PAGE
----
Interpretative dance coaxes bees into quick decisions on nest sites

14171849136_6a20a4805e_oWednesday 9 July 2014

Video and photos of bees available
Scientist available for interview

Dr James Makinson evicts bees from their homes for a good reason—to figure out how they collectively decide on the next place to live. His research on bee communication and consensus-building has been published in this month’s issue of Animal Behaviour.

James and his colleagues at the University of Sydney in partnership with two universities in Thailand have found that not all honeybee species think like the common Western hive bee when it comes to deciding on a place to nest.

Two little-known species—the giant Asian honeybee and the tiny red dwarf honeybee—use a more  rapid collective decision-making process that enables them to choose a new home quickly. But they aren’t as fussy when it comes to the quality of their new home.

It’s work that could help with understanding and managing honeybees for pollination services, ecological health, and pest control. [continue reading…]

Loose joints; safe water; the limits of executive power – 2013 Menzies scholars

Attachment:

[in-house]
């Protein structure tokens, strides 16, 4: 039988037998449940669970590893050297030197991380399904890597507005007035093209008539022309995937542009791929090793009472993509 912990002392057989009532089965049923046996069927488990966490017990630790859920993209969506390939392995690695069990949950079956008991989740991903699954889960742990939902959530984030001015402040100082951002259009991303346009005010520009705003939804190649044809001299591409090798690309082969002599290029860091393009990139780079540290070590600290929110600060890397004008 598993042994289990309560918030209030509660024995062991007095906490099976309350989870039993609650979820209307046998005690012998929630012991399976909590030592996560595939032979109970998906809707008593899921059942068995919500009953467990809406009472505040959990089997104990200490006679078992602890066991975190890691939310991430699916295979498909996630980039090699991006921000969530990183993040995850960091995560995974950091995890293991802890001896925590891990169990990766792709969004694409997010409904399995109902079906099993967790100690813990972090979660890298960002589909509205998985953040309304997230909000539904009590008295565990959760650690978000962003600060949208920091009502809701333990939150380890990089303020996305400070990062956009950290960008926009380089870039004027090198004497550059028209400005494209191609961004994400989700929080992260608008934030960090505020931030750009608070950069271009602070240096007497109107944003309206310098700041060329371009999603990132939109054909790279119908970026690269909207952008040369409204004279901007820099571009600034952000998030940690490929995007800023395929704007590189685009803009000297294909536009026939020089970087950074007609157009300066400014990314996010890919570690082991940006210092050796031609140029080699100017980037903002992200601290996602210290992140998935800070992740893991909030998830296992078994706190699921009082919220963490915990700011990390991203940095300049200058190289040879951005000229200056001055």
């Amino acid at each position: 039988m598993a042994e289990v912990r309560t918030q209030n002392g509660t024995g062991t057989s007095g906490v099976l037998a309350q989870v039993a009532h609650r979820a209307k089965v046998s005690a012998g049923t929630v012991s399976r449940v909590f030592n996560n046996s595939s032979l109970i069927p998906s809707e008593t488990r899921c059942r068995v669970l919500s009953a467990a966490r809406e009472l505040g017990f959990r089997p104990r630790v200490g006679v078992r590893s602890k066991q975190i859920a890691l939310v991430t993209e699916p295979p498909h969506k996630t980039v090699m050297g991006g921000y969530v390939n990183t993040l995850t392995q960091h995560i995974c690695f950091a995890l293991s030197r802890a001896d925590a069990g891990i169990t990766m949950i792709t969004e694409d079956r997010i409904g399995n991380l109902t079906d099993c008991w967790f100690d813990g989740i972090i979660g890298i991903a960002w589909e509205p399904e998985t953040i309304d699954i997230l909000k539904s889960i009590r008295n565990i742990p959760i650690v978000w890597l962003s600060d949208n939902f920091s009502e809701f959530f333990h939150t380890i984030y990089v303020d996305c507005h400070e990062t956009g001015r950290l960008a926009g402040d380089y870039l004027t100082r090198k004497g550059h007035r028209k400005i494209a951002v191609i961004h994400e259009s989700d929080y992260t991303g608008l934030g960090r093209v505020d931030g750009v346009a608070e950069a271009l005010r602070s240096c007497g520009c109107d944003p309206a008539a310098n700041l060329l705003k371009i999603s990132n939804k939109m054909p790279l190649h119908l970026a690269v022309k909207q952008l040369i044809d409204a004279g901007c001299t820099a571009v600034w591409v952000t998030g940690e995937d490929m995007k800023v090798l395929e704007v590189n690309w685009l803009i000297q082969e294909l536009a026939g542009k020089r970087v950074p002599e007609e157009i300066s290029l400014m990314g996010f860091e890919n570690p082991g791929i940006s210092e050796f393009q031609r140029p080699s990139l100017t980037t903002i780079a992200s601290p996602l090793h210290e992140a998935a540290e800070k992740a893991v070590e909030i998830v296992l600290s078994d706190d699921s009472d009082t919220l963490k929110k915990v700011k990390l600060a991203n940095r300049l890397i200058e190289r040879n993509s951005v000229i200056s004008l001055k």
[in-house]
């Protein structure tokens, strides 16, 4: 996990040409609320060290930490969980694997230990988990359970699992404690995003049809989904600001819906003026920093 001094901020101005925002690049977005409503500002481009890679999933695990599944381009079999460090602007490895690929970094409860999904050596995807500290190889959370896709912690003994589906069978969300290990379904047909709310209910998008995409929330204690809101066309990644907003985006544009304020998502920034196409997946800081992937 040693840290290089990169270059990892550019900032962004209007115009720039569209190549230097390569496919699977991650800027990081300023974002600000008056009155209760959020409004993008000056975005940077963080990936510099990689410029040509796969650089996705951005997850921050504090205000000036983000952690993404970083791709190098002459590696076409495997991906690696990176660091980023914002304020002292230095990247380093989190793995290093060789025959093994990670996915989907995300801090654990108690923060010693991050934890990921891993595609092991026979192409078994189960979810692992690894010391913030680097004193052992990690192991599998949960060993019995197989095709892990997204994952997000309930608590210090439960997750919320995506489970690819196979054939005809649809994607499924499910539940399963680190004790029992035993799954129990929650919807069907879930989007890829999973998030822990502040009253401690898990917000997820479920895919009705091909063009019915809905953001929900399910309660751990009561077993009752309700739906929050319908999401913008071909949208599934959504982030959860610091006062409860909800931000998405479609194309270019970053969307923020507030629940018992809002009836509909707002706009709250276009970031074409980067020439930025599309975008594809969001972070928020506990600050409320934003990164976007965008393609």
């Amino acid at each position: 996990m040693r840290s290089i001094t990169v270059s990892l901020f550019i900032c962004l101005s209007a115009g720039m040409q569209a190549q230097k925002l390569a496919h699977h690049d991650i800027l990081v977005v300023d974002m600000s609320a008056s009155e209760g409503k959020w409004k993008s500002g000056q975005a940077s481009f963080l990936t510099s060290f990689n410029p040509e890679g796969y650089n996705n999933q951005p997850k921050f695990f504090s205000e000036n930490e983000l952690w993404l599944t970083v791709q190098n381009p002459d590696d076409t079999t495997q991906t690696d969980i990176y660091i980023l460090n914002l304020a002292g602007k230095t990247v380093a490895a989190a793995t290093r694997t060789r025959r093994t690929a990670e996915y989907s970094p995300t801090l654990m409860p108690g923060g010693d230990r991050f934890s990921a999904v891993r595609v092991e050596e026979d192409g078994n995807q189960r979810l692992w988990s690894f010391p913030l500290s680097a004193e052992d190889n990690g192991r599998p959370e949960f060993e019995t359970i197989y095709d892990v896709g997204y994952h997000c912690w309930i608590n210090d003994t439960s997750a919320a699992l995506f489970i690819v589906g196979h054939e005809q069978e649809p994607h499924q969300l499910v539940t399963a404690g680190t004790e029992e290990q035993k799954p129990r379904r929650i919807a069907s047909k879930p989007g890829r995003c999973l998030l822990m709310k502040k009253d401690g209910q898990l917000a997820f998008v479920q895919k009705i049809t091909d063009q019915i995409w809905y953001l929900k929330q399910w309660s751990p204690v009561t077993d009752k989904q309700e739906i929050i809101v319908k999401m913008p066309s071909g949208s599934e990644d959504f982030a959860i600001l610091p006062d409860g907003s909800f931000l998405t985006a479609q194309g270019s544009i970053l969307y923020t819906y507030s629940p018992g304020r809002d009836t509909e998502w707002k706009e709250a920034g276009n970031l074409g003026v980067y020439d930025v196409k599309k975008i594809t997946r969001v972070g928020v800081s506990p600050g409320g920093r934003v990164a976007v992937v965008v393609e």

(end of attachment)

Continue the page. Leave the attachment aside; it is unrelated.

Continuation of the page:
Sir Robert Menzies’ legacy continues
Scholarships announced today to young leaders in physiotherapy, engineering, and the law in Sydney and Melbourne.

The treatment of “loose joints”, or hypermobility, a painful inherited condition particularly of adolescent girls; the provision of safe and adequate water resources to communities in Australia and the developing world; and examining the possibilities and limits of executive power—these are just some of the issues being tackled by this year’s crop of Menzies scholars. [continue reading…]

The good, the bad and chronic hepatitis

Today is World Hepatitis Day and it brings good news and bad news.
The bad news is that hepatitis is still a serious condition which affects nearly 400,000 Australians putting them on a course to serious liver disease.

“The good news is that treatment is now less invasive, of shorter duration, much more effective—and diagnosis doesn’t involve humongous needles,” says Dr Nick Shackel from the Centenary Institute.